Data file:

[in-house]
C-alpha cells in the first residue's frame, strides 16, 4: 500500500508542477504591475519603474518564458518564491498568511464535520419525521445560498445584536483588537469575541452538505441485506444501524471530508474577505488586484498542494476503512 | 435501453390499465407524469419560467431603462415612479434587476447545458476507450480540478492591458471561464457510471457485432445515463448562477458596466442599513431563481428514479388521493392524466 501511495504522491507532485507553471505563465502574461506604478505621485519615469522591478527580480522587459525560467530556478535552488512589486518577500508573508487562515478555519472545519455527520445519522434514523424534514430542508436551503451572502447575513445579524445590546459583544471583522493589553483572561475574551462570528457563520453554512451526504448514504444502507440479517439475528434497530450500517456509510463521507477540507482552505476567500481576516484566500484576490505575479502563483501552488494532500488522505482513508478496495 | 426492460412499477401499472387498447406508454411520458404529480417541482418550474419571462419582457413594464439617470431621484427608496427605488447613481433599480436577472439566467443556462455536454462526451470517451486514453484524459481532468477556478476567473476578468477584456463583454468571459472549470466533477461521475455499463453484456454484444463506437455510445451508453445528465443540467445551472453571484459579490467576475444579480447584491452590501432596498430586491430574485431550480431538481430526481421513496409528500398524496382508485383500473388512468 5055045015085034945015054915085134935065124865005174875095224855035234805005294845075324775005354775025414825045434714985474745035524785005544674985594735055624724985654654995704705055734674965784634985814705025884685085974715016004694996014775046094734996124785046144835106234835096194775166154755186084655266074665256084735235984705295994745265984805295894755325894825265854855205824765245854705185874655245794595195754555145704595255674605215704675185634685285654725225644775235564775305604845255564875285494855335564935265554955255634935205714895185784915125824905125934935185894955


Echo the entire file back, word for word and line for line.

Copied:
[in-house]
C-alpha cells in the first residue's frame, strides 16, 4: 500500500508542477504591475519603474518564458518564491498568511464535520419525521445560498445584536483588537469575541452538505441485506444501524471530508474577505488586484498542494476503512 | 435501453390499465407524469419560467431603462415612479434587476447545458476507450480540478492591458471561464457510471457485432445515463448562477458596466442599513431563481428514479388521493392524466 501511495504522491507532485507553471505563465502574461506604478505621485519615469522591478527580480522587459525560467530556478535552488512589486518577500508573508487562515478555519472545519455527520445519522434514523424534514430542508436551503451572502447575513445579524445590546459583544471583522493589553483572561475574551462570528457563520453554512451526504448514504444502507440479517439475528434497530450500517456509510463521507477540507482552505476567500481576516484566500484576490505575479502563483501552488494532500488522505482513508478496495 | 426492460412499477401499472387498447406508454411520458404529480417541482418550474419571462419582457413594464439617470431621484427608496427605488447613481433599480436577472439566467443556462455536454462526451470517451486514453484524459481532468477556478476567473476578468477584456463583454468571459472549470466533477461521475455499463453484456454484444463506437455510445451508453445528465443540467445551472453571484459579490467576475444579480447584491452590501432596498430586491430574485431550480431538481430526481421513496409528500398524496382508485383500473388512468 5055045015085034945015054915085134935065124865005174875095224855035234805005294845075324775005354775025414825045434714985474745035524785005544674985594735055624724985654654995704705055734674965784634985814705025884685085974715016004694996014775046094734996124785046144835106234835096194775166154755186084655266074665256084735235984705295994745265984805295894755325894825265854855205824765245854705185874655245794595195754555145704595255674605215704675185634685285654725225644775235564775305604845255564875285494855335564935265554955255634935205714895185784915125824905125934935185894955